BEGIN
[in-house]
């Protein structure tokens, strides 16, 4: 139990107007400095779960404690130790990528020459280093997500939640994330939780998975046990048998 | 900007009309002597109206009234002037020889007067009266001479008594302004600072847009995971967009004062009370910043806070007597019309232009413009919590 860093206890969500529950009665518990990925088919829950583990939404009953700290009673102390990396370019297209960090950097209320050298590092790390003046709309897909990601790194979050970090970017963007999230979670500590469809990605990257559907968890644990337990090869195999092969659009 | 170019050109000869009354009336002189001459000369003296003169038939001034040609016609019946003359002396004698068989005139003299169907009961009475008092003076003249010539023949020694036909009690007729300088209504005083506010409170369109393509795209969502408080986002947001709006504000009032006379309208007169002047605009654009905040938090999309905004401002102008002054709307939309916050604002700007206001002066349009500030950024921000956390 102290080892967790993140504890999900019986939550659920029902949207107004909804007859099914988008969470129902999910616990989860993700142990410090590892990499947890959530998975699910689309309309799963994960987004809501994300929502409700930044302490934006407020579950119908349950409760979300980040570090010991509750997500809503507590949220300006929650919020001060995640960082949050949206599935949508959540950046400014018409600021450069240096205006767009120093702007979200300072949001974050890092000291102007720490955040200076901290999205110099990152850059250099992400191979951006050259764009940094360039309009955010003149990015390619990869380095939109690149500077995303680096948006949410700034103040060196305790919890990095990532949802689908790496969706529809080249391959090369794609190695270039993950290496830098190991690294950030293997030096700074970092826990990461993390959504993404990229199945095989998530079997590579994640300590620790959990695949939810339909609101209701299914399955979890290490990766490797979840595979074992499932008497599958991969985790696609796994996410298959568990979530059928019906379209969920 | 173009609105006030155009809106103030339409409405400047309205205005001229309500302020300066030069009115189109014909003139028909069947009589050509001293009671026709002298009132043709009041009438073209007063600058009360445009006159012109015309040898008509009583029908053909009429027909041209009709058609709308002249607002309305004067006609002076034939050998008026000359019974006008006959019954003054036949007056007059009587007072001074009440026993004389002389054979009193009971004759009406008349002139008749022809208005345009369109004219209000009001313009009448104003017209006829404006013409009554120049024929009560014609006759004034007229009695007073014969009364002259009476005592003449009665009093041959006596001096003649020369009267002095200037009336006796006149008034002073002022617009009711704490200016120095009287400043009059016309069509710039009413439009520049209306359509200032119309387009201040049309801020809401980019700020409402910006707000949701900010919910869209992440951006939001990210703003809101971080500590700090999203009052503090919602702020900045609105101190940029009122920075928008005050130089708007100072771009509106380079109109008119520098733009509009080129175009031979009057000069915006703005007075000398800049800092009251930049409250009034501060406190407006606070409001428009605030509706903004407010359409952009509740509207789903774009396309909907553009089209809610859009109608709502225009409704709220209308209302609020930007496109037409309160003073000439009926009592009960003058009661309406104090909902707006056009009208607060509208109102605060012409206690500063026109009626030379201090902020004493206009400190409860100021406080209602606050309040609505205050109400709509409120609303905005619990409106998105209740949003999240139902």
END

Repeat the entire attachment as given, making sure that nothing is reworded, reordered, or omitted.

[in-house]
């Protein structure tokens, strides 16, 4: 139990107007400095779960404690130790990528020459280093997500939640994330939780998975046990048998 | 900007009309002597109206009234002037020889007067009266001479008594302004600072847009995971967009004062009370910043806070007597019309232009413009919590 860093206890969500529950009665518990990925088919829950583990939404009953700290009673102390990396370019297209960090950097209320050298590092790390003046709309897909990601790194979050970090970017963007999230979670500590469809990605990257559907968890644990337990090869195999092969659009 | 170019050109000869009354009336002189001459000369003296003169038939001034040609016609019946003359002396004698068989005139003299169907009961009475008092003076003249010539023949020694036909009690007729300088209504005083506010409170369109393509795209969502408080986002947001709006504000009032006379309208007169002047605009654009905040938090999309905004401002102008002054709307939309916050604002700007206001002066349009500030950024921000956390 102290080892967790993140504890999900019986939550659920029902949207107004909804007859099914988008969470129902999910616990989860993700142990410090590892990499947890959530998975699910689309309309799963994960987004809501994300929502409700930044302490934006407020579950119908349950409760979300980040570090010991509750997500809503507590949220300006929650919020001060995640960082949050949206599935949508959540950046400014018409600021450069240096205006767009120093702007979200300072949001974050890092000291102007720490955040200076901290999205110099990152850059250099992400191979951006050259764009940094360039309009955010003149990015390619990869380095939109690149500077995303680096948006949410700034103040060196305790919890990095990532949802689908790496969706529809080249391959090369794609190695270039993950290496830098190991690294950030293997030096700074970092826990990461993390959504993404990229199945095989998530079997590579994640300590620790959990695949939810339909609101209701299914399955979890290490990766490797979840595979074992499932008497599958991969985790696609796994996410298959568990979530059928019906379209969920 | 173009609105006030155009809106103030339409409405400047309205205005001229309500302020300066030069009115189109014909003139028909069947009589050509001293009671026709002298009132043709009041009438073209007063600058009360445009006159012109015309040898008509009583029908053909009429027909041209009709058609709308002249607002309305004067006609002076034939050998008026000359019974006008006959019954003054036949007056007059009587007072001074009440026993004389002389054979009193009971004759009406008349002139008749022809208005345009369109004219209000009001313009009448104003017209006829404006013409009554120049024929009560014609006759004034007229009695007073014969009364002259009476005592003449009665009093041959006596001096003649020369009267002095200037009336006796006149008034002073002022617009009711704490200016120095009287400043009059016309069509710039009413439009520049209306359509200032119309387009201040049309801020809401980019700020409402910006707000949701900010919910869209992440951006939001990210703003809101971080500590700090999203009052503090919602702020900045609105101190940029009122920075928008005050130089708007100072771009509106380079109109008119520098733009509009080129175009031979009057000069915006703005007075000398800049800092009251930049409250009034501060406190407006606070409001428009605030509706903004407010359409952009509740509207789903774009396309909907553009089209809610859009109608709502225009409704709220209308209302609020930007496109037409309160003073000439009926009592009960003058009661309406104090909902707006056009009208607060509208109102605060012409206690500063026109009626030379201090902020004493206009400190409860100021406080209602606050309040609505205050109400709509409120609303905005619990409106998105209740949003999240139902």